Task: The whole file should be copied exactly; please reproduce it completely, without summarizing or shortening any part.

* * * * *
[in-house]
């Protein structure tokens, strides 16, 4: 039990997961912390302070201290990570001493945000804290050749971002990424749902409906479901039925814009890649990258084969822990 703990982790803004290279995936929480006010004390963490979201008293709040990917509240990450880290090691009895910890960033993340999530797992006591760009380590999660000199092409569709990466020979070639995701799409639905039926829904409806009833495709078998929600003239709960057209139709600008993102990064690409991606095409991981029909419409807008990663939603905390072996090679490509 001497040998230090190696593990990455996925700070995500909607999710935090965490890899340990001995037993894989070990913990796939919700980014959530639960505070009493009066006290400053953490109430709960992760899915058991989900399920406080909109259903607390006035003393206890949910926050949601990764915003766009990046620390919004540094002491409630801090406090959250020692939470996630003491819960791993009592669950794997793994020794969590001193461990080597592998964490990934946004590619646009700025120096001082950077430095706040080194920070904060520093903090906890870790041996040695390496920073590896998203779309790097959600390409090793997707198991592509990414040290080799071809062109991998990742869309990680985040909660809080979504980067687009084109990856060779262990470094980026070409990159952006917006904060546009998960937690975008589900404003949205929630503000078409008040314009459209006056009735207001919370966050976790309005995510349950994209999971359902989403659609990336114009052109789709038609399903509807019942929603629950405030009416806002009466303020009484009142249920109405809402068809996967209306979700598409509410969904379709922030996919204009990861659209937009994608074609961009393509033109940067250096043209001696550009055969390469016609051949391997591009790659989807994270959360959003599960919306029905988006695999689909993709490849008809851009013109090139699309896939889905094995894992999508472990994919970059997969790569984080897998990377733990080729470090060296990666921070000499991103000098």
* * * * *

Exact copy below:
[in-house]
């Protein structure tokens, strides 16, 4: 039990997961912390302070201290990570001493945000804290050749971002990424749902409906479901039925814009890649990258084969822990 703990982790803004290279995936929480006010004390963490979201008293709040990917509240990450880290090691009895910890960033993340999530797992006591760009380590999660000199092409569709990466020979070639995701799409639905039926829904409806009833495709078998929600003239709960057209139709600008993102990064690409991606095409991981029909419409807008990663939603905390072996090679490509 001497040998230090190696593990990455996925700070995500909607999710935090965490890899340990001995037993894989070990913990796939919700980014959530639960505070009493009066006290400053953490109430709960992760899915058991989900399920406080909109259903607390006035003393206890949910926050949601990764915003766009990046620390919004540094002491409630801090406090959250020692939470996630003491819960791993009592669950794997793994020794969590001193461990080597592998964490990934946004590619646009700025120096001082950077430095706040080194920070904060520093903090906890870790041996040695390496920073590896998203779309790097959600390409090793997707198991592509990414040290080799071809062109991998990742869309990680985040909660809080979504980067687009084109990856060779262990470094980026070409990159952006917006904060546009998960937690975008589900404003949205929630503000078409008040314009459209006056009735207001919370966050976790309005995510349950994209999971359902989403659609990336114009052109789709038609399903509807019942929603629950405030009416806002009466303020009484009142249920109405809402068809996967209306979700598409509410969904379709922030996919204009990861659209937009994608074609961009393509033109940067250096043209001696550009055969390469016609051949391997591009790659989807994270959360959003599960919306029905988006695999689909993709490849008809851009013109090139699309896939889905094995894992999508472990994919970059997969790569984080897998990377733990080729470090060296990666921070000499991103000098």